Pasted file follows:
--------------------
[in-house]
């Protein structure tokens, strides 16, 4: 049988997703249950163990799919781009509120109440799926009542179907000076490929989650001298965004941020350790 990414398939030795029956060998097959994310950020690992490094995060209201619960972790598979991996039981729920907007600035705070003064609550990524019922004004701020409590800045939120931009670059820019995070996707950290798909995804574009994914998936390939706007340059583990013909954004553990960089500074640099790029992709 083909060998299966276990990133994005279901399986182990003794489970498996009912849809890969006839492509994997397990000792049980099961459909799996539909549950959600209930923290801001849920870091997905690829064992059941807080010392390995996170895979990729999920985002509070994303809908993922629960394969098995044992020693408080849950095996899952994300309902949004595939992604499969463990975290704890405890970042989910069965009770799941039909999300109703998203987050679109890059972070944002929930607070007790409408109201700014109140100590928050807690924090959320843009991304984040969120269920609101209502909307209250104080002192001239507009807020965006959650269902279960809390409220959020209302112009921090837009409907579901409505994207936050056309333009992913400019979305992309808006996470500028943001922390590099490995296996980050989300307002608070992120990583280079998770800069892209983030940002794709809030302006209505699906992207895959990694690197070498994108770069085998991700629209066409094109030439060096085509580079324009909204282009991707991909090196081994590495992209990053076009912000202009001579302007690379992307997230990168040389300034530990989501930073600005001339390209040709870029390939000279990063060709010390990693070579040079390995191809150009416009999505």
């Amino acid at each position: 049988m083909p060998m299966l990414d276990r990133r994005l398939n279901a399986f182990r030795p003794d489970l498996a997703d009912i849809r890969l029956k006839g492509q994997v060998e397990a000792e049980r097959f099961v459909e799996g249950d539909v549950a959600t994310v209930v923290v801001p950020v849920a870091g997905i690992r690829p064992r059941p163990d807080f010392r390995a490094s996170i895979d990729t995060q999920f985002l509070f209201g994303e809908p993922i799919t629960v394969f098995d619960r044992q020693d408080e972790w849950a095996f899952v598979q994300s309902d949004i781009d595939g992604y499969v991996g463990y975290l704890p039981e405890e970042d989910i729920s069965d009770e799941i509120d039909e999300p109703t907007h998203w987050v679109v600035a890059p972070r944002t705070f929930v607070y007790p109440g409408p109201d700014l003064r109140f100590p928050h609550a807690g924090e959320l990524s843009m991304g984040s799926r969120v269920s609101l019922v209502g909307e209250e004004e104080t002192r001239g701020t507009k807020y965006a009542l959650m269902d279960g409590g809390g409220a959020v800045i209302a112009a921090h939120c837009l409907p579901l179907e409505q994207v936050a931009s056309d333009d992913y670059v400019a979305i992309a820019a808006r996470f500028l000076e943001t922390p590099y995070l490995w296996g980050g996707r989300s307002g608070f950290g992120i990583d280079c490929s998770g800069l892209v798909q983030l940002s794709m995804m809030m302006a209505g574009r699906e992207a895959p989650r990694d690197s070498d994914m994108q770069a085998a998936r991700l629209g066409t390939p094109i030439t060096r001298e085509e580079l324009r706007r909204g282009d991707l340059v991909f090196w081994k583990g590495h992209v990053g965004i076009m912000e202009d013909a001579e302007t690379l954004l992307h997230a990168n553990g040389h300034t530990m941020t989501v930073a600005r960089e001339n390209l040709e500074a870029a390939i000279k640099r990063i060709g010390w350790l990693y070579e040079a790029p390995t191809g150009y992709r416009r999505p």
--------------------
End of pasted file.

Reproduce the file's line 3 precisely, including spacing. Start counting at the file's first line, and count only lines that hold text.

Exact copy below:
């Amino acid at each position: 049988m083909p060998m299966l990414d276990r990133r994005l398939n279901a399986f182990r030795p003794d489970l498996a997703d009912i849809r890969l029956k006839g492509q994997v060998e397990a000792e049980r097959f099961v459909e799996g249950d539909v549950a959600t994310v209930v923290v801001p950020v849920a870091g997905i690992r690829p064992r059941p163990d807080f010392r390995a490094s996170i895979d990729t995060q999920f985002l509070f209201g994303e809908p993922i799919t629960v394969f098995d619960r044992q020693d408080e972790w849950a095996f899952v598979q994300s309902d949004i781009d595939g992604y499969v991996g463990y975290l704890p039981e405890e970042d989910i729920s069965d009770e799941i509120d039909e999300p109703t907007h998203w987050v679109v600035a890059p972070r944002t705070f929930v607070y007790p109440g409408p109201d700014l003064r109140f100590p928050h609550a807690g924090e959320l990524s843009m991304g984040s799926r969120v269920s609101l019922v209502g909307e209250e004004e104080t002192r001239g701020t507009k807020y965006a009542l959650m269902d279960g409590g809390g409220a959020v800045i209302a112009a921090h939120c837009l409907p579901l179907e409505q994207v936050a931009s056309d333009d992913y670059v400019a979305i992309a820019a808006r996470f500028l000076e943001t922390p590099y995070l490995w296996g980050g996707r989300s307002g608070f950290g992120i990583d280079c490929s998770g800069l892209v798909q983030l940002s794709m995804m809030m302006a209505g574009r699906e992207a895959p989650r990694d690197s070498d994914m994108q770069a085998a998936r991700l629209g066409t390939p094109i030439t060096r001298e085509e580079l324009r706007r909204g282009d991707l340059v991909f090196w081994k583990g590495h992209v990053g965004i076009m912000e202009d013909a001579e302007t690379l954004l992307h997230a990168n553990g040389h300034t530990m941020t989501v930073a600005r960089e001339n390209l040709e500074a870029a390939i000279k640099r990063i060709g010390w350790l990693y070579e040079a790029p390995t191809g150009y992709r416009r999505p």